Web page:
SS Willy Adames making a play during Spring Training 1.0, earlier this year.

If Tyler Glasnow had to sum up a collective feeling shared by his teammates in one word, it would likely be “ecstatic.”

Everyone was just ecstatic. We’re all in the group chat, so I think guys are just arranging to travel back to Tampa (Bay) or wherever they’re going. And then we’re going to pick it up from there.

— Tyler Glasnow

Even though the 60-game 2020 campaign could be perceived as a public health disaster waiting to happen — which is a very valid criticism of the league’s plan — it would appear that barring any unforeseen circumstances, Spring Training will resume the middle of next week.

Tampa Bay enters Spring Training 2.0 ahead of its peers in some respects. Over the past month, between 10 and 18 players have participated in voluntary staggered workouts at Tropicana Field three times a week. Rays skipper Kevin Cash told Neil Solondz (Rays Radio) that that would help them in a shortened season, in a media Zoom call on Wednesday.

I think it’s been very helpful. Certainly, it’s been beneficial to the players in getting them built up. We’ve learned a lot over the last month on implementing some of our own protocols.

— Kevin Cash

Cash also praised the buy-in by the staff, including players, who have been respectful of the safety protocols that have been enforced over the last month. Supplementary details, on how the team will practice once camp officially opens on Wednesday, are expected over the next few days.

While none of the big-leaguers on the roster have come down with COVID-19, Rays General Manager Erik Neander acknowledged the challenge ahead of the team during the media Zoom call.

We’re going to have to be extra cautious, we’re going to have to be disciplined, there’s going to have to be some sacrifices made, all for the spirit of trying to give our team a chance to compete this year and get this season in. I think we all collectively recognize what’s at stake and that we’re going to have to be really disciplined in our behaviors to make sure we’re not putting any individual at risk, we’re not putting families at risk in any undue ways and we have the opportunity to play.

— Erik Neander

Tampa Bay will be faced with a difficult slate of games, which will prove to be challenging for the Rays.

Consider that two-thirds of the schedule will be against division rivals, while the other third will come against some fairly accomplished National League East teams. The Yankees will be a good team once again, and Boston’s pitching staff should benefit from the shortened season. Meanwhile, the Blue Jays have a young talented squad, and the abbreviated season could work in their favor. Then there are the Interleague matchups, which will include 14 games against the reigning World Series champions, not to mention Atlanta, the Phillies, and the Mets. Contrast that with a team like the Twins or Cleveland, who will battle teams from the other two Central Divisions. They may have an advantage in accruing additional wins … wins that could benefit either squad in the hunt for a postseason berth.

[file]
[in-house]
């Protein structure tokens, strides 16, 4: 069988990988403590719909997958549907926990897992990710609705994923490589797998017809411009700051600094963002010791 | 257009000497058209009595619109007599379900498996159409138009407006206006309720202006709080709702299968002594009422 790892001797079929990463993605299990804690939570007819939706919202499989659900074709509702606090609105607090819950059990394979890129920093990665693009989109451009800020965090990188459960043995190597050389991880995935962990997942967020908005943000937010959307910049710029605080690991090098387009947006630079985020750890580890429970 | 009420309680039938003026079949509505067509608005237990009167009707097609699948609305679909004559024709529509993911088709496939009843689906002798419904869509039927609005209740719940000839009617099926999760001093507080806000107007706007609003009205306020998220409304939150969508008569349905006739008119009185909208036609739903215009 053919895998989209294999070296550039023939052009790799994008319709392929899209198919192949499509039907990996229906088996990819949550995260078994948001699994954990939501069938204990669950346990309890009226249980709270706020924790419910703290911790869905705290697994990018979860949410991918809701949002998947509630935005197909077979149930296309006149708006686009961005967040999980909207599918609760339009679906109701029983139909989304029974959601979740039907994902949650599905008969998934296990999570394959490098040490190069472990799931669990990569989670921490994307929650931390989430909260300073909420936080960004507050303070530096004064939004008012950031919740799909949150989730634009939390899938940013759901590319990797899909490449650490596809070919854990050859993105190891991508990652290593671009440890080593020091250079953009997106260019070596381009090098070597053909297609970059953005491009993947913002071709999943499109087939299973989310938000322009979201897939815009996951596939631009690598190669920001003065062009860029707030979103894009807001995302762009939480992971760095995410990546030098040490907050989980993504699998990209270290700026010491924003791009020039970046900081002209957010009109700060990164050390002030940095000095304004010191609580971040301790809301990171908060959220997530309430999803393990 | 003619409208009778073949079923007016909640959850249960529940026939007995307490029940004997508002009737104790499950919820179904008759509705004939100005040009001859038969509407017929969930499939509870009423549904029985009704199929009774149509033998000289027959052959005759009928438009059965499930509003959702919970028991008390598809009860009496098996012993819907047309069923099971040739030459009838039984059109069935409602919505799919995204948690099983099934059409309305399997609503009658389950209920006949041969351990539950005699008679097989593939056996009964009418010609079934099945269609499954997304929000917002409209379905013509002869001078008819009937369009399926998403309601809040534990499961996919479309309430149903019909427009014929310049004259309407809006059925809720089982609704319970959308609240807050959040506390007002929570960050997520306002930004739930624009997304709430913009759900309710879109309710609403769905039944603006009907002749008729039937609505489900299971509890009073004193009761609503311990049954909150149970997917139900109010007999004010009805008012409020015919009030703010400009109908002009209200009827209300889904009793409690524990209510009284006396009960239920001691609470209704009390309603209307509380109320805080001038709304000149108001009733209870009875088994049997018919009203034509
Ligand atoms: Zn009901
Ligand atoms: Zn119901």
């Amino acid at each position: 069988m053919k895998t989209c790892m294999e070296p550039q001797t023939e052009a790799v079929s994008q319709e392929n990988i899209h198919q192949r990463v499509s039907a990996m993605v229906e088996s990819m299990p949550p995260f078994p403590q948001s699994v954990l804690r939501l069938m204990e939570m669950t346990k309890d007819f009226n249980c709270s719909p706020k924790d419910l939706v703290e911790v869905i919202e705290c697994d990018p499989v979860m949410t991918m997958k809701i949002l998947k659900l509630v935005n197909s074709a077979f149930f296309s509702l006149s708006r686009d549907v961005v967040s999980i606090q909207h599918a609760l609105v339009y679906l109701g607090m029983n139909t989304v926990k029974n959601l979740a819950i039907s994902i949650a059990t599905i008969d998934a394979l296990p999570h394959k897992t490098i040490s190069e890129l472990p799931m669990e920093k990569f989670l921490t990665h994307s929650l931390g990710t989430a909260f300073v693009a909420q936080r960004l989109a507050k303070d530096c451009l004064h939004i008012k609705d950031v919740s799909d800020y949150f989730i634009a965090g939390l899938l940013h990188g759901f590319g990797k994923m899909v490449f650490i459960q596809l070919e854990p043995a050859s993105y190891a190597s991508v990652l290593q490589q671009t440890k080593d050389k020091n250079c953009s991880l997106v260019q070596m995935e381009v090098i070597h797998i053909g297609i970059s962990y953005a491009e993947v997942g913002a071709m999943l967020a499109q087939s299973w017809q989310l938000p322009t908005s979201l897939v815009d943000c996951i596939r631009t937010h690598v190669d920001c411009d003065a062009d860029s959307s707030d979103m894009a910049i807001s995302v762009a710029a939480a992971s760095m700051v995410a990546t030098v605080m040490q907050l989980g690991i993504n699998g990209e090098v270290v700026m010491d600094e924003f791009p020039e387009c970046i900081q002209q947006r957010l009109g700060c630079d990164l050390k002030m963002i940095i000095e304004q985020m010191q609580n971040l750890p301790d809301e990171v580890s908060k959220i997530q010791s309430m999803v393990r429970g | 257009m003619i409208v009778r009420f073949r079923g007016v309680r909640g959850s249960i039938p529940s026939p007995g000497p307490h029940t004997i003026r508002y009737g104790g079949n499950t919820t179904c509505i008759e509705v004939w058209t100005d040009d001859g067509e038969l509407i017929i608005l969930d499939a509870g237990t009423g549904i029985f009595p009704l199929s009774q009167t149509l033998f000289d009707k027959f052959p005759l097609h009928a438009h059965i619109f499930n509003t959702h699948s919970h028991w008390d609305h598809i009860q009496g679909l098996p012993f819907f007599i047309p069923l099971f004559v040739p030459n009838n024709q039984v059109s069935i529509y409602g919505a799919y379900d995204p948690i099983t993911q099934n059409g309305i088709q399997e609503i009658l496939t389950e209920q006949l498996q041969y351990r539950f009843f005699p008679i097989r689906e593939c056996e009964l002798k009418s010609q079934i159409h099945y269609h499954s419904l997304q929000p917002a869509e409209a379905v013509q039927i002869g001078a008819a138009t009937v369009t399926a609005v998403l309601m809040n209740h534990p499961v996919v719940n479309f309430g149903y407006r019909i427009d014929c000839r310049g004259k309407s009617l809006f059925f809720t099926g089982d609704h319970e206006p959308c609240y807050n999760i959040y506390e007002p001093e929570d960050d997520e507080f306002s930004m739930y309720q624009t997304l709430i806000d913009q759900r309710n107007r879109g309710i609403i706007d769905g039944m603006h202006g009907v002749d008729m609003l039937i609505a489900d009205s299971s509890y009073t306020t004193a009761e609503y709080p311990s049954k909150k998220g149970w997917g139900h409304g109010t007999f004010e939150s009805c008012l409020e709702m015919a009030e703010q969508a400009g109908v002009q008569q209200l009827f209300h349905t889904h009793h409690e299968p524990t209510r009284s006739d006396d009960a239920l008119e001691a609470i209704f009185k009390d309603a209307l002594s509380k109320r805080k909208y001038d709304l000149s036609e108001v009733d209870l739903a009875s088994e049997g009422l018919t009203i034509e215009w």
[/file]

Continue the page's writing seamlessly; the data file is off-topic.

Still, a 60-game sprint could benefit the Rays pitching staff, one of the best in the game. Aside from building up any given hurler, neither Cash nor Kyle Snyder will need to worry about limiting the number of bullets fired by Charlie Morton, Blake Snell, Yonny Chirinos, Tyler Glasnow, and Brendan McKay. Neil Solondz put things succinctly, saying, “In a 60-game season, even if a player makes 12 starts and averages seven innings (highly unlikely based on the buildup time and the depth of the Rays staff), that’s only 84 innings.”

Moreover, depth favors Tampa Bay. The Rays used 57 position players in 2019, and 33 pitchers. The pitching staff likely won’t be stretched out by the end of July, making relievers or bulk pitchers that can throw 50-to-60 pitches incredibly valuable. If, for example, Charlie Morton can toss four-to-five innings in his first few starts, the Rays should have enough pitching depth to fill the middle innings before Cash can turn to the back end of the bullpen.

To that end, Neander revealed a priority heading into Sunday’s “Summer Camp” roster deadline: add players that can help the club win as many games as possible during the shortened regular season. Put another way, Neander wants to carry enough depth to protect the team from injury or illness. The last few spots on the taxi squad will be used for developmental purposes, which will benefit prospects like Shane McClanahan and Wander Franco, both of whom now have a shot of making their big league debut in 2020.

Neil Solondz likewise touched on the subject of overall team health, which will play a large role this season. “This covers two areas. For one, the coronavirus. It’s certainly an unknown and the situation with the Phillies in Clearwater that if one case can become a cluster quite quickly. It’s especially a concern in Florida as case numbers continue to rise. If the virus impacts a team for multiple weeks that can be the difference between making the postseason and not doing so. Remember that there are still only 10 playoff spots, so margins will be quite thin. In addition, it’s also unclear what kind of physical condition all players are in, and how quickly they’ll be able to ramp up and return to form. Are muscular injuries like groins, hamstrings, etc more likely to occur? Remember that any injury, even if it’s “minor” and causes an individual to miss two weeks, that amounts to nearly a quarter of a season. The teams that stay the healthiest have a huge advantage in a shortened year.”

One thing is certain, it will be incumbent on the Rays to get off to a quick start since they could ostensibly win or lose the AL East with a bad month, or even one or two bad weeks of play.

At any rate, a 2020 season no longer appears to be a hypothetical concept … fingers crossed, of course.

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